However, this rule is subject to one exception, that is, where the debt is waived by the foreign creditor, during the course of or in anticipation of the taxpayer's liquidation, winding up, deregistration or final termination. This exception is provided for in paragraph 12(5)(a)(cc) of the Eighth Schedule, which states that the provisions of paragraph 12(5) of the Eighth Schedule do not apply where:

  • the taxpayer is a company;
  • the taxpayer is a connected person in relation to the creditor;
  • the taxpayer and the creditor were connected persons before the loan was granted;
  • the waiver of the loan was made in the course of or in anticipation of a liquidation, winding up, deregistration or final termination of the corporate existence of the taxpayer;
  • the amount of the waiver does not exceed the actual amount advanced by the creditor; and
  • the waiver was not done as part of a scheme to avoid any taxes imposed by the Act.

Waiver of trade debt

The provisions of paragraph 12(5) of the Eighth Schedule, as set out above, will not apply where the provisions of section 8(4)(m) of the Act, apply. Section 8(4)(m) of the Act, deems the cancellation of a debt to be a recoupment in the hands of the debtor. The section provides that where:

  • due to the prescription, waiver or release of a claim for payment, any person was during any year of assessment relieved from the obligation to make payment of any expenditure actually incurred;
  • such expenditure was not paid; and
  • the expenditure or any related allowance was claimed as a deduction from the taxpayer's income in the current or any previous year of assessment;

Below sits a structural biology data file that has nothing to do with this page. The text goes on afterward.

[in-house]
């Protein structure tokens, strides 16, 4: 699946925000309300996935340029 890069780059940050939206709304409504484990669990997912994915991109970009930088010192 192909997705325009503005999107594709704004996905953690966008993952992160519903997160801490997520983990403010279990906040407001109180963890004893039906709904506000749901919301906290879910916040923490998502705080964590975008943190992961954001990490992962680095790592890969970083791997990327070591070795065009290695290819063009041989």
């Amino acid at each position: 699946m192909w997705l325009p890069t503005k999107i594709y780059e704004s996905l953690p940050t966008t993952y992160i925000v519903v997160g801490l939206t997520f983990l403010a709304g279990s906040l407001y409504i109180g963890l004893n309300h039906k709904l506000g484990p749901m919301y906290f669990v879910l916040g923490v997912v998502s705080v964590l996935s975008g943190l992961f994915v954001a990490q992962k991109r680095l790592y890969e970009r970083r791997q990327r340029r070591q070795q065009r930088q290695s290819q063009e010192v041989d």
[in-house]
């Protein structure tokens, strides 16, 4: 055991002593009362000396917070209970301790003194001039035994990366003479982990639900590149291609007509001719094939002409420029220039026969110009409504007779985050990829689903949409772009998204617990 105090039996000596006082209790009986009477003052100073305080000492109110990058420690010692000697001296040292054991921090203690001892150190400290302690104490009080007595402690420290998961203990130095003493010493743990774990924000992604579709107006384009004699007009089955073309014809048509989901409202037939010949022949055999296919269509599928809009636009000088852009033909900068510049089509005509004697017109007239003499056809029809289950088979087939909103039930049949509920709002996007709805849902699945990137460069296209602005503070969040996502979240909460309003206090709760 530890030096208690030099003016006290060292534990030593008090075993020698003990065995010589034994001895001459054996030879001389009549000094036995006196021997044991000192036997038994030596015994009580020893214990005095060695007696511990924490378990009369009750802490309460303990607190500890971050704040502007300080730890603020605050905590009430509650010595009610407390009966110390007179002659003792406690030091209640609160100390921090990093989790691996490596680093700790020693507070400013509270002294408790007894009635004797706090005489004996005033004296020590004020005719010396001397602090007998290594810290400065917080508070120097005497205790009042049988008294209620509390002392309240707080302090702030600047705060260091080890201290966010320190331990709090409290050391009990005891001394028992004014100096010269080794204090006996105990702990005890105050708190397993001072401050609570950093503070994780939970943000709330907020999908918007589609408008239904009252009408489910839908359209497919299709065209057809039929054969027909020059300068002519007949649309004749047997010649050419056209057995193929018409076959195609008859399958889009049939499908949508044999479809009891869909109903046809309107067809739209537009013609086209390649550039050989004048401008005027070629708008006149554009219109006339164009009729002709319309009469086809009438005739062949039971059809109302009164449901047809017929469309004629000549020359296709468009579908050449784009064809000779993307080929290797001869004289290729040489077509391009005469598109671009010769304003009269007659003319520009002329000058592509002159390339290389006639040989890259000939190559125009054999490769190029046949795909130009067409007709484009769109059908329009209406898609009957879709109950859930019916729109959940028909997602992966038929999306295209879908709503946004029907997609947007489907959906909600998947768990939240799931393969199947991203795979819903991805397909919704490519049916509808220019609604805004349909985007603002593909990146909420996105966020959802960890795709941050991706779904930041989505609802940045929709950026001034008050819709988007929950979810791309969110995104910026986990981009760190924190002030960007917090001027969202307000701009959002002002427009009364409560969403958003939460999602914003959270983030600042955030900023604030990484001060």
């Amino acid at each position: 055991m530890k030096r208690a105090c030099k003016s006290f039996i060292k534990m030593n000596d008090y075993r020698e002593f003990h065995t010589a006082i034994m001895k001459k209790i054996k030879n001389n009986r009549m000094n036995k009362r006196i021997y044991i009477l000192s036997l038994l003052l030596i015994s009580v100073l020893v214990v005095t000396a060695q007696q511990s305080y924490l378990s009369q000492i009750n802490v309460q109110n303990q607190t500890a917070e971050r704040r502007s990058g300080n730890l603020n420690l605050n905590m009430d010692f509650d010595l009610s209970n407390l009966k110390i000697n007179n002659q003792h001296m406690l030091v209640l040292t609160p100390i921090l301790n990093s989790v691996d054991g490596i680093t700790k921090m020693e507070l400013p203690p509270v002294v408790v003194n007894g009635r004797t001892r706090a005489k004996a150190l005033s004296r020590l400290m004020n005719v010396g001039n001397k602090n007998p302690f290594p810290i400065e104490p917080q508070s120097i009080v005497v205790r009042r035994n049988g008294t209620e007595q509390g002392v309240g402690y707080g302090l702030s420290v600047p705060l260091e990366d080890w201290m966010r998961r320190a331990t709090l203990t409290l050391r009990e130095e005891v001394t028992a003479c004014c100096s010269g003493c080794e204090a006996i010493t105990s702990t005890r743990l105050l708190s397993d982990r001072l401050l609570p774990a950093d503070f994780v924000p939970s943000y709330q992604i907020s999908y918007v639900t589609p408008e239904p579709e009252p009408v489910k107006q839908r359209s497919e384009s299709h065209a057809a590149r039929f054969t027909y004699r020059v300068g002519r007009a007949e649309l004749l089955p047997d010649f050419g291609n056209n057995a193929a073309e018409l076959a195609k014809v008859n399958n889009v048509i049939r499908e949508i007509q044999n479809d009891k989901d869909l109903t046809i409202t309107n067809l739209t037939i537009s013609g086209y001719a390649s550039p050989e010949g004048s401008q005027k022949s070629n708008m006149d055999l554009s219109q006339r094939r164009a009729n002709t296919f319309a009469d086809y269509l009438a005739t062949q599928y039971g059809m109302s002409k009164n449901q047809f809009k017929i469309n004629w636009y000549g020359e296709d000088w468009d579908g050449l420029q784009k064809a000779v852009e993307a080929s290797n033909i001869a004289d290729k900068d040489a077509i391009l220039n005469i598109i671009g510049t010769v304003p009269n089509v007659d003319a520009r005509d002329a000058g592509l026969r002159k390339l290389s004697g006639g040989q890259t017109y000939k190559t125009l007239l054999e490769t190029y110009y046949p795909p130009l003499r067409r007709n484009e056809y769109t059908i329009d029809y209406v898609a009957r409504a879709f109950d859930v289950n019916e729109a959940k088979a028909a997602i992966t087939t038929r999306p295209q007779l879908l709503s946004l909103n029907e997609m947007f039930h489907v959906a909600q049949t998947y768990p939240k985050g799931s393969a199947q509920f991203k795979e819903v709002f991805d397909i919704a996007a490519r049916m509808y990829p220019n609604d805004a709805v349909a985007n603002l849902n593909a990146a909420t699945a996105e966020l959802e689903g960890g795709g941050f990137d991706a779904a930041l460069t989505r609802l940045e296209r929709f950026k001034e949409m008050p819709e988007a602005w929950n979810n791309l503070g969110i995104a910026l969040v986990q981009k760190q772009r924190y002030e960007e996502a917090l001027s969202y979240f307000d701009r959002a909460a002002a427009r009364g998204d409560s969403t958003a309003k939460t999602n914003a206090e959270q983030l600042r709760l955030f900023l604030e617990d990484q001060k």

the taxpayer is deemed to have recovered or recouped an amount equal to the amount of the obligation from which the taxpayer was relieved.

Accordingly, on the date a trade debt is waived by a creditor, a taxpayer will be deemed to have recouped an amount equal to the amount of the trade debt waived by the creditor as:

  • the taxpayer will be released from the obligation to make payment in respect of the expenditure actually incurred;
  • the expenditure was not paid for by the taxpayer; and
  • the expenditure was claimed by the taxpayer as a deduction from the income of the taxpayer in the current or a prior year of assessment.

Accordingly, where a taxpayer is in a taxable position the taxpayer will be required to include the amount of the trade debt waived by the creditor as a recoupment in its taxable income in the year of assessment in which the trade debt is waived.

However, section 8(4)(m) of the Act, is subject to the provisions of section 20 of the Act, which deals with assessed losses. In terms of section 20(1)(a)(ii) of the Act, any balance of an assessed loss of a taxpayer must be reduced to the extent to which the taxpayer's liabilities incurred in the ordinary course of his trade have been reduced or extinguished, to the extent that:

  • the amount advanced by the creditor was used, directly or indirectly to fund expenditure or an asset; and
  • a deduction was allowed, in terms of section 11 of the Act, in respect of such expenditure or asset.

Accordingly, where a taxpayer is in an assessed loss position and where the taxpayer has:

  • incurred expenditure in respect of goods and services rendered by the creditor; and
  • such expenditure was claimed by the taxpayer as a deduction in terms of section 11 of the Act;

the balance of the assessed loss carried forward by the taxpayer will be reduced by the amount of the benefit received by the taxpayer, resulting from the waiver of the trade debt by the creditor.

As an insolvent debtor has no ability to pay the deemed CGT arising on the waiver of a loan or the income tax levied in respect of the waiver of a trade debt, we welcome the proposed exemption and await the specific details thereof.